Bet you can't guess how much it costs Americans to file their taxes. The tax code has become so complex (3,458 pages) and so intrusive (the Internal Revenue Service gets more than 1 billion Form 1099s annually to track interest, dividends, and other forms of business income) that the cost of compliance can be measured in billions of hours and billions of dollars. Individual Americans, including the self-employed and the owners of small businesses, spend about 2.1 billion hours each year to do their taxes, while big corporations take a bit longer--3.6 billion hours--to pay their corporate income taxes, according to economists James L. Payne and Arthur Hall. Dollar cost? About $57 billion for individuals and $175 billion for companies. Then, of course, there is the cost of maintaining the small army of government tax collectors--$13.7 billion for 136,000 IRS and other federal agents.
No wonder the drumbeat for a flat tax or some version of a consumption tax is getting louder and louder in Washington. The current tax system has serious problems. It does have a high level of compliance, but it is convoluted, opaque and open to manipulation by special interests. Even the ongoing effort to cut taxes is rife with examples of special-interest lobbying. Social conservatives want a $500 children's tax credit to bolster the family, investors and high-tech startups are pumping for a capital-gains rate cut, Wall Street is championing an IRA-type savings account, and there is even a tax credit for people who adopt. All worthy causes, yet each one further complicates an already arcane tax code and reduces the overall efficiency of the economy.
NO SMOKE AND MIRRORS
Better to simplify. Simplifying the tax code accomplishes two goals. First, it permits the markets to operate more sensibly--boosting growth and jobs--by removing government from the economic decisions of businesses and citizens. Income would be taxed at the same rate no matter what its source, and debt and consumption would no longer be encouraged. Second, tax simplification removes social engineering enacted through the tax system. Political choices become more transparent and accountable. The true cost of government programs becomes much clearer.
The logic of simplification has bred a raft of proposals, some better than others. The current favorite appears to be the radical single-rate flat tax of Representative Richard K. Armey (R-Tex.) that would levy one 17% tax on businesses and individuals, with no deductions or credits. Meanwhile, House Ways & Means Chairman Bill Archer (R-Tex.) favors a national sales tax, perhaps in the form of a value-added tax, which levies taxes on each stage of production. Then there is the more complex USA consumption tax designed by Senate Budget Committee Chairman Pete V. Domenici (R-N.M.) and Senator Sam Nunn (D-Ga.). A less radical Democratic proposal, a son-of-1986 Tax Reform, would close loopholes and lower all tax rates at the same time.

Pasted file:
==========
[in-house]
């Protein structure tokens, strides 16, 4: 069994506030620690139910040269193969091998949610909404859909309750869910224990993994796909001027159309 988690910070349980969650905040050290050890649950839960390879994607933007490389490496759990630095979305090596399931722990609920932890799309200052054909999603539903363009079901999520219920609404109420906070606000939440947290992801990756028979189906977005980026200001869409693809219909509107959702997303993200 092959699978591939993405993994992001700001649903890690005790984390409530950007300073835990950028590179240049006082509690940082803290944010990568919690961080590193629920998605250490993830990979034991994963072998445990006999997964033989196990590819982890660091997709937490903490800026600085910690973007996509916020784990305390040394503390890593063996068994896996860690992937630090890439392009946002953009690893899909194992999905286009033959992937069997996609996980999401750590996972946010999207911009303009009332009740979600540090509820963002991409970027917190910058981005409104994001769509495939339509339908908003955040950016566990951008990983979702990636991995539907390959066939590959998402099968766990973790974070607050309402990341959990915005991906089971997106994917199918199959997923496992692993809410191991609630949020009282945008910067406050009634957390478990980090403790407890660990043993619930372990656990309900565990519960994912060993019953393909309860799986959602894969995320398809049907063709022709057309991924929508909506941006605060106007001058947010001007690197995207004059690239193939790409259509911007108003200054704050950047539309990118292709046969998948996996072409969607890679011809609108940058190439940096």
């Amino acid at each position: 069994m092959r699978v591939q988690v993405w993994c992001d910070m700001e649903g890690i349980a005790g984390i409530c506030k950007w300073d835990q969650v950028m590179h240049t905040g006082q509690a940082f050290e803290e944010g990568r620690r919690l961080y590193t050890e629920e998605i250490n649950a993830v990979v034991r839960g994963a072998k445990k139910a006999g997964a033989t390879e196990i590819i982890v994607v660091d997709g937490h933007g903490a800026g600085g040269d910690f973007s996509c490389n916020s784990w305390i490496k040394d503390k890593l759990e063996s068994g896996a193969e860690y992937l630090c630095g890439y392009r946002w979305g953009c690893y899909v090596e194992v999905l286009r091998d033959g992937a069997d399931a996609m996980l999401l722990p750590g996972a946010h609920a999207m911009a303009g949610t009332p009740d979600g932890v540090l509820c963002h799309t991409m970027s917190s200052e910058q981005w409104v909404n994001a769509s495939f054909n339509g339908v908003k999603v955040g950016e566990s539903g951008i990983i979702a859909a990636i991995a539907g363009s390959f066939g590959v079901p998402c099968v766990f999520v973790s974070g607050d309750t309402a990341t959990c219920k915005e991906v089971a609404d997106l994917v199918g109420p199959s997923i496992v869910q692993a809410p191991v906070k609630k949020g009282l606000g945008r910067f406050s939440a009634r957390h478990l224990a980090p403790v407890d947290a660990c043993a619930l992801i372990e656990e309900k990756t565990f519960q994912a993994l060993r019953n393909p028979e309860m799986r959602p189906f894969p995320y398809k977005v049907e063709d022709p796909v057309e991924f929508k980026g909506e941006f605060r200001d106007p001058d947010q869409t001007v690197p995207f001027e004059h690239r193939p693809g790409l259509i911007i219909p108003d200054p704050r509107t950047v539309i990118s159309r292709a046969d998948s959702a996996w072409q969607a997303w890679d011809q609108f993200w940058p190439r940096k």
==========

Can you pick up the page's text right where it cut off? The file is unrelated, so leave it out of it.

We favor a modified flat tax that would flatten the rate structure into two or three rates and preserve deductions for home mortgage interest contributions. Here's our thinking: Europe has had a VAT in place for decades, and it has become a bureaucratic nightmare, with exemptions that reflect all kinds of social-engineering policies--exactly what the U.S. wants to reverse. Since America already has an income tax infrastructure in place that people are accustomed to, it's more efficient to streamline it, use it, and not build another one. That way is just simpler.
We also favor making one big political compromise with economic efficiency by allowing deductions for mortgage interest to stand. It is politically unrealistic to believe that Congress would end this deduction for middle-class homeowners. And estimates of the possible loss from fully eliminating the deduction range as high as 15% to 20% of the value of the nation's homes. That adds up to a loss of up to $1 trillion in householders' net worth, the main source of personal savings. These amount to strong arguments for keeping the mortgage deduction but capping the deductible amount of the mortgage at $200,000. Totally eliminating the mortgage deduction would be highly deflationary, not only in terms of actual asset values but psychologically as well.
The flat tax is also economically neutral, while consumption taxes along the lines of the Nunn-Domenici bill favor investment. The tax system should favor nothing. Better to let individuals and families decide how they want to spend their earnings and let the markets determine investment flows.
Finally, by using two or three rates and exempting incomes of, say, up to $36,000 for a family of four, a flat tax can be designed so that it doesn't fall too heavily on the poor. All flatteners agree that the poor should be totally exempt. In the 1980s, former Representative Jack Kemp (R-N.Y.) and former Senator Robert W. Kasten (D-Wis.) suggested a plan with two brackets--20% on wages and salaries and 25% on other income--that also preserved deductions for home mortgages and charitable contributions. Senator Bill Bradley (D-N.J.) and House Minority Leader Richard A. Gephardt (D-Mo.) came up with a plan with three brackets: 14%, 26%, and 30%. Both plans tried to lower the rates and broaden the tax base while making the tax system more neutral than it is now.
The U.S. was headed in the right direction under Ronald Reagan with the Tax Reform Act of 1986. Unfortunately, policy reverted under both Republican and Democratic Administrations. Tax simplification is an economic and social benefit. It's a wonderful chance to do three things: promote growth while cutting the government, permit individuals and businesses to make economically clean decisions, and give back to Americans billions of hours and tens of billions of dollars that they would otherwise spend on preparing their taxes. Now, that's a sweet springtime thought, isn't it?